A Few Essential Principles of Worship

  • Worship Always Involves a Mediator– due to our inherent (Rom. 5:12) and practical sin (Rom. 3:10-18), we cannot enter into God’s presence alone. The author of Hebrews thus tells us, “we have confidence to enter the holy place by the blood of Jesus” (Heb. 10:19).  Old Testament ritual centered around a preview of Christ’s sacrifice.  As well, New Testament and Church Age worship should do the same—centering around the sacrifice for our sins, Jesus Christ.
  • God Has Created Us For the Purpose of His Own Glory- “…bring my sons from afar and my daughters from the ends of the earth, Everyone who is called by My name, and whom I have created for my own glory, whom I have formed even whom I have made” (Is. 43:6-7). God has made us for His glory.  In fact, He has stated that He is a “jealous God” (Ex. 20:5) who will not give His glory to another (Is. 48:11).
  • There Is Pleasure and Delight For the Worshipper-My soul yearns, even faints, for the courts of the LORD; my heart and my flesh cry out for the living God. Even the sparrow has found a home, and the swallow a nest for herself, where she may have her young— a place near your altar, O LORD Almighty, my King and my God. Blessed are those who dwell in your house; they are ever praising you” (Ps. 84:2-4).  God is often pictured as our true satisfaction (Jer. 2:13, Ps. 73:25-26, Ps. 42:1).  “In Your presence there is fullness of joy, in Your right hand there are pleasures forever” (PS. 16:11).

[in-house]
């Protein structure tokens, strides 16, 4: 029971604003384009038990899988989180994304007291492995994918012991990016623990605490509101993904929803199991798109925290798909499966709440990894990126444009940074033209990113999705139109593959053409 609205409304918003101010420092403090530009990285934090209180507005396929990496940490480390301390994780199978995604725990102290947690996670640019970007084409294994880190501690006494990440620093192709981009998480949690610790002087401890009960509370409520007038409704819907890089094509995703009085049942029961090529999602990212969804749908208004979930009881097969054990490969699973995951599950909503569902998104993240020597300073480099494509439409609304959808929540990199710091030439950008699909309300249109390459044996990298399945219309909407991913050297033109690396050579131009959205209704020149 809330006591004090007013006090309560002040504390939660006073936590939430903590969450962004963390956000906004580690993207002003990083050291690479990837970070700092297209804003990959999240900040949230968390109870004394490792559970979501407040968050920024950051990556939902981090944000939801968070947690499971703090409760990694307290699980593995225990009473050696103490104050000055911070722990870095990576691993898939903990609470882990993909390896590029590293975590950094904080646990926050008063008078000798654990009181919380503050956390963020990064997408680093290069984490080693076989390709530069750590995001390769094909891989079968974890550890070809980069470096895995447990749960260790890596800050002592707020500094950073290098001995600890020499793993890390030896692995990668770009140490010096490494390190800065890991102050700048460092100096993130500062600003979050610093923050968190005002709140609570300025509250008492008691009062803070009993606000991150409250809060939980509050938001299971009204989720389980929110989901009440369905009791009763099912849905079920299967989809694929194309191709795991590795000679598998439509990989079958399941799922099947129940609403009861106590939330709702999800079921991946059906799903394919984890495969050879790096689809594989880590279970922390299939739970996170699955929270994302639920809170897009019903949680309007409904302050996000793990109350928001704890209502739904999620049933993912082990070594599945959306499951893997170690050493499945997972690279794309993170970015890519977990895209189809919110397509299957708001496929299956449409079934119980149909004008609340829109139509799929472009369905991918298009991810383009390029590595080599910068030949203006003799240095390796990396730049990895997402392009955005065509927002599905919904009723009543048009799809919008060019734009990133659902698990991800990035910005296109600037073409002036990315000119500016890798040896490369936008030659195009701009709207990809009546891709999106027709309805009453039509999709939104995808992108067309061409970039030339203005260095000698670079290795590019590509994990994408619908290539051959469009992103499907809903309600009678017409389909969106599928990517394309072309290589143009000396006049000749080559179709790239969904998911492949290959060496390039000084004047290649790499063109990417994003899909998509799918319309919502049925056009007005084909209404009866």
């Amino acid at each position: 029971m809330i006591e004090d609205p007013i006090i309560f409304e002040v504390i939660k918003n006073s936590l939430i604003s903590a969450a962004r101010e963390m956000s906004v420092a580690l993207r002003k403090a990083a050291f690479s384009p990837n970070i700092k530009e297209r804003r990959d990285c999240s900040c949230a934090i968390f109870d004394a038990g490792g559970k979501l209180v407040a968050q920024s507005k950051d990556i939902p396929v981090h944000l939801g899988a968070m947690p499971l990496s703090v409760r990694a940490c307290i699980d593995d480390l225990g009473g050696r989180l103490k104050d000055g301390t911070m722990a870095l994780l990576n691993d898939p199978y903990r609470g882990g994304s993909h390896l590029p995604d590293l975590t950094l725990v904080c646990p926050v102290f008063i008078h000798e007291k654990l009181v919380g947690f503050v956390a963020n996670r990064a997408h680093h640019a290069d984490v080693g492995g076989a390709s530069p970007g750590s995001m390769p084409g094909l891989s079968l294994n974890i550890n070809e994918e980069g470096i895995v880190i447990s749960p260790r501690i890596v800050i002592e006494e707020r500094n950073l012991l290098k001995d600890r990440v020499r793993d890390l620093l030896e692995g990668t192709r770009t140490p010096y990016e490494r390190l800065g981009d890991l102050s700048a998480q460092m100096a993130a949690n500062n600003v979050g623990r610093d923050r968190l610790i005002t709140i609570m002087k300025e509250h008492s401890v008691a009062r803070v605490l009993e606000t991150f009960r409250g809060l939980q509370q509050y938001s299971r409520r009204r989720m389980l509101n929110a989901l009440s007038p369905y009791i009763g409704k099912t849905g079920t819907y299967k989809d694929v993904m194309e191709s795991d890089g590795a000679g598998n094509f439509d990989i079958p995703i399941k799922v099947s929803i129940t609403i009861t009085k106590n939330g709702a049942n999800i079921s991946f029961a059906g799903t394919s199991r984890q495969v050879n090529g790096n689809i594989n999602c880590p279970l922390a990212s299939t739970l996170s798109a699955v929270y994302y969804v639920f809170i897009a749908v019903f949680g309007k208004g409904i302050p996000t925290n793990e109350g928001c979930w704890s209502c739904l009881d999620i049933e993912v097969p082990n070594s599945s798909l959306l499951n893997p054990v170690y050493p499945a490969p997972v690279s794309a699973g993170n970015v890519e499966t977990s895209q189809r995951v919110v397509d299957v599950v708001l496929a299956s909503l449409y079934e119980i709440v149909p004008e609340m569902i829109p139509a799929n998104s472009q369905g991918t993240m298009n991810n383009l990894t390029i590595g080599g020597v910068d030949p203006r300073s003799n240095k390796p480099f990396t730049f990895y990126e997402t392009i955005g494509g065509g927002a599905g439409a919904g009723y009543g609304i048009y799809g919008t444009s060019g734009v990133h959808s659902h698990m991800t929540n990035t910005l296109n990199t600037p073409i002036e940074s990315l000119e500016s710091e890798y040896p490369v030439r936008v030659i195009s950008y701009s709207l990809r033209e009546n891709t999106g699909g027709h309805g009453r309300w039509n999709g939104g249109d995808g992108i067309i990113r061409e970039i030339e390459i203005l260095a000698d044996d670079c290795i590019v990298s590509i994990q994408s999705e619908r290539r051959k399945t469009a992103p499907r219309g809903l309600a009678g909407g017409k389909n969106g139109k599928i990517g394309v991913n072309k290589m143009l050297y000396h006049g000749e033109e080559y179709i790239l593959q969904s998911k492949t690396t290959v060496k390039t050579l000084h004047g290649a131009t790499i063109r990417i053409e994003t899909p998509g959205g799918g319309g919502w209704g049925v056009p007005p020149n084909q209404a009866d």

Old Testament Worship

It doesn’t take one long to realize the difference between the Old Testament forms of worship and what we practice today. There are significant distinctives for Old Testament worship that must be marked as such for us to recognize church-age worship properly.

The Altar/Tabernacle/Temple– In reading the OT, there are specific places where worship is acceptable and other places where it is not.  While it is implied in the time of Abraham, Isaac and Jacob—who sacrificed at designated altars in worship—it is explicitly stated in the book of Leviticus: